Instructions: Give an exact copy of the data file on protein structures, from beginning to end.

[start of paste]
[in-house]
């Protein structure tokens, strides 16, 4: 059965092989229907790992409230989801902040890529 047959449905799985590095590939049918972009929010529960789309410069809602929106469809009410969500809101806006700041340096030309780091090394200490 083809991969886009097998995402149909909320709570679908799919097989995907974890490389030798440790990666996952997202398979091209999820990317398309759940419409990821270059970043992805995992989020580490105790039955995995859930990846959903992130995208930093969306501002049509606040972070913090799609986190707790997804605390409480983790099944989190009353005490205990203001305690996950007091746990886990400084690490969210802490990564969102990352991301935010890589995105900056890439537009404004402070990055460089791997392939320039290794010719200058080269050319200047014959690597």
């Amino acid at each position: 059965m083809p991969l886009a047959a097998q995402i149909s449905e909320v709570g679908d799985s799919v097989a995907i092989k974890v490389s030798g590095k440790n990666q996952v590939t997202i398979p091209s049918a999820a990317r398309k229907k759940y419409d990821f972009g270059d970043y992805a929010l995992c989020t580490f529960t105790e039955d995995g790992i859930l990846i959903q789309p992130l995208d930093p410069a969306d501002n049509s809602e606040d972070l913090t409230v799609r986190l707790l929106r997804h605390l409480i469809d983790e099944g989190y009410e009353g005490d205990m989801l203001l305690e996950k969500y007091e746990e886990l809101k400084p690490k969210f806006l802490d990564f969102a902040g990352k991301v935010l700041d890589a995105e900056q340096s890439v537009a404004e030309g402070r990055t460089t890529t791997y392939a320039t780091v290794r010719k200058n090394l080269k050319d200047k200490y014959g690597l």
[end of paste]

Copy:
[in-house]
């Protein structure tokens, strides 16, 4: 059965092989229907790992409230989801902040890529 047959449905799985590095590939049918972009929010529960789309410069809602929106469809009410969500809101806006700041340096030309780091090394200490 083809991969886009097998995402149909909320709570679908799919097989995907974890490389030798440790990666996952997202398979091209999820990317398309759940419409990821270059970043992805995992989020580490105790039955995995859930990846959903992130995208930093969306501002049509606040972070913090799609986190707790997804605390409480983790099944989190009353005490205990203001305690996950007091746990886990400084690490969210802490990564969102990352991301935010890589995105900056890439537009404004402070990055460089791997392939320039290794010719200058080269050319200047014959690597």
């Amino acid at each position: 059965m083809p991969l886009a047959a097998q995402i149909s449905e909320v709570g679908d799985s799919v097989a995907i092989k974890v490389s030798g590095k440790n990666q996952v590939t997202i398979p091209s049918a999820a990317r398309k229907k759940y419409d990821f972009g270059d970043y992805a929010l995992c989020t580490f529960t105790e039955d995995g790992i859930l990846i959903q789309p992130l995208d930093p410069a969306d501002n049509s809602e606040d972070l913090t409230v799609r986190l707790l929106r997804h605390l409480i469809d983790e099944g989190y009410e009353g005490d205990m989801l203001l305690e996950k969500y007091e746990e886990l809101k400084p690490k969210f806006l802490d990564f969102a902040g990352k991301v935010l700041d890589a995105e900056q340096s890439v537009a404004e030309g402070r990055t460089t890529t791997y392939a320039t780091v290794r010719k200058n090394l080269k050319d200047k200490y014959g690597l």